Sovereignty at Sea


China’s claims and aggressive expansion on islands in the South China Sea has brought the issue of territorial waters back into mainstream discussion. In 1982, the United Nations Convention on the Law of the Sea set forth a framework that has governed how state’s exercise sovereignty over the sea. A state’s territorial waters extend 12 nautical miles (1 nautical mile = 1852 meters) from the baseline which is the average low-water mark. In cases where disputes arise between countries with coasts near to each other, the border between these 2 state’s territorial waters is the median point between the states’ baselines.

States are then entitled to another 12 nautical miles known as the contiguous zone where they have the right to exert limited control to prevent infringement of its customs, fiscal, immigration or sanitary laws. Finally states are entitled to 200 nautical miles of water known as an exclusive economic zone (EEZ) which contains both the state’s territorial waters and contiguous zone. States are entitled to all the economic resources in the EEZ. Some examples of this are fishing, mining and mineral resources. Any sea beyond the EEZ is defined as International Waters and not subject to sovereignty from any nation.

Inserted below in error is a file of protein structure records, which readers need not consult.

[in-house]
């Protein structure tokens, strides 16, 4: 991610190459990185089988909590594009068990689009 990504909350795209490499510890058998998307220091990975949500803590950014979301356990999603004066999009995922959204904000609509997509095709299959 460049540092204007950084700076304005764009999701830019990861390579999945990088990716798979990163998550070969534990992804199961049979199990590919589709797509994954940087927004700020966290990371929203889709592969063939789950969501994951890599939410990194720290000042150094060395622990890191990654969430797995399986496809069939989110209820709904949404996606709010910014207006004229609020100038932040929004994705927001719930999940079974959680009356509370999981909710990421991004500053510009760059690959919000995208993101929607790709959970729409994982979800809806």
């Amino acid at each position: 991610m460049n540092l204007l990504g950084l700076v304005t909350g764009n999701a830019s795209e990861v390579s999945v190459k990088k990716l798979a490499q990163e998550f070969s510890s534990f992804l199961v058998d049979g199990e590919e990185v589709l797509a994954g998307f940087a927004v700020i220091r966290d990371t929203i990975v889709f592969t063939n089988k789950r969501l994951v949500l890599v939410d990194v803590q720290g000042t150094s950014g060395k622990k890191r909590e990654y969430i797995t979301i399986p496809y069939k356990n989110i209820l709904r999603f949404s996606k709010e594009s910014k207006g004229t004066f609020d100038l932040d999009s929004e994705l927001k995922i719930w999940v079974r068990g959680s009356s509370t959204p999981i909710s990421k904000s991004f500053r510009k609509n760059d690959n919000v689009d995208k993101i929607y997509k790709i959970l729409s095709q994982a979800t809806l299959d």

China which has claimed sovereignty over all islands and waters demarcated by its famous “nine-dash line” is laying claim to an area of sea that far exceeds the international legal precedent. Its aggressive construction of airfields on at least three of these islands as well as its increasing military presence in the area is a sign of a concerted policy to extend China’s sovereignty over the entire South China sea. That chance of confrontation is rapidly increasing.South_China_Sea_vector.svg

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